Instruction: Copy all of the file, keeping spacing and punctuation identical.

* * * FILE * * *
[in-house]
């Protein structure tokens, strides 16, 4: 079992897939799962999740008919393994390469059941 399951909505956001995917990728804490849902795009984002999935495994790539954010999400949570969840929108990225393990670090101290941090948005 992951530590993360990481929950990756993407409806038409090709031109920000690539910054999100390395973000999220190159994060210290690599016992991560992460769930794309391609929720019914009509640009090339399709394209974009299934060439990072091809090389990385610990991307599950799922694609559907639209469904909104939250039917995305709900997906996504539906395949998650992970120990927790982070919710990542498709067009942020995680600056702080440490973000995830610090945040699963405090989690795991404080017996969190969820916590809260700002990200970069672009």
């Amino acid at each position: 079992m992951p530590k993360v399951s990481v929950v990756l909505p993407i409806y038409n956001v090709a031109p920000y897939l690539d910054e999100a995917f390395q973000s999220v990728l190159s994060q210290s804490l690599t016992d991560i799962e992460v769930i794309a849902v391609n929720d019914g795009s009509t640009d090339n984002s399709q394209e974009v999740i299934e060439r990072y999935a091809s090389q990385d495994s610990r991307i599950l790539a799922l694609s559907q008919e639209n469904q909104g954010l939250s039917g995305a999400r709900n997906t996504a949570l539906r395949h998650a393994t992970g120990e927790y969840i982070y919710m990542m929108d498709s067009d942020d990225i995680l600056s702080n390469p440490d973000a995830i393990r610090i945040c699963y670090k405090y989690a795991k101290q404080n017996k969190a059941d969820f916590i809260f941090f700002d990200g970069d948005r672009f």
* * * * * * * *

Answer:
[in-house]
């Protein structure tokens, strides 16, 4: 079992897939799962999740008919393994390469059941 399951909505956001995917990728804490849902795009984002999935495994790539954010999400949570969840929108990225393990670090101290941090948005 992951530590993360990481929950990756993407409806038409090709031109920000690539910054999100390395973000999220190159994060210290690599016992991560992460769930794309391609929720019914009509640009090339399709394209974009299934060439990072091809090389990385610990991307599950799922694609559907639209469904909104939250039917995305709900997906996504539906395949998650992970120990927790982070919710990542498709067009942020995680600056702080440490973000995830610090945040699963405090989690795991404080017996969190969820916590809260700002990200970069672009």
């Amino acid at each position: 079992m992951p530590k993360v399951s990481v929950v990756l909505p993407i409806y038409n956001v090709a031109p920000y897939l690539d910054e999100a995917f390395q973000s999220v990728l190159s994060q210290s804490l690599t016992d991560i799962e992460v769930i794309a849902v391609n929720d019914g795009s009509t640009d090339n984002s399709q394209e974009v999740i299934e060439r990072y999935a091809s090389q990385d495994s610990r991307i599950l790539a799922l694609s559907q008919e639209n469904q909104g954010l939250s039917g995305a999400r709900n997906t996504a949570l539906r395949h998650a393994t992970g120990e927790y969840i982070y919710m990542m929108d498709s067009d942020d990225i995680l600056s702080n390469p440490d973000a995830i393990r610090i945040c699963y670090k405090y989690a795991k101290q404080n017996k969190a059941d969820f916590i809260f941090f700002d990200g970069d948005r672009f």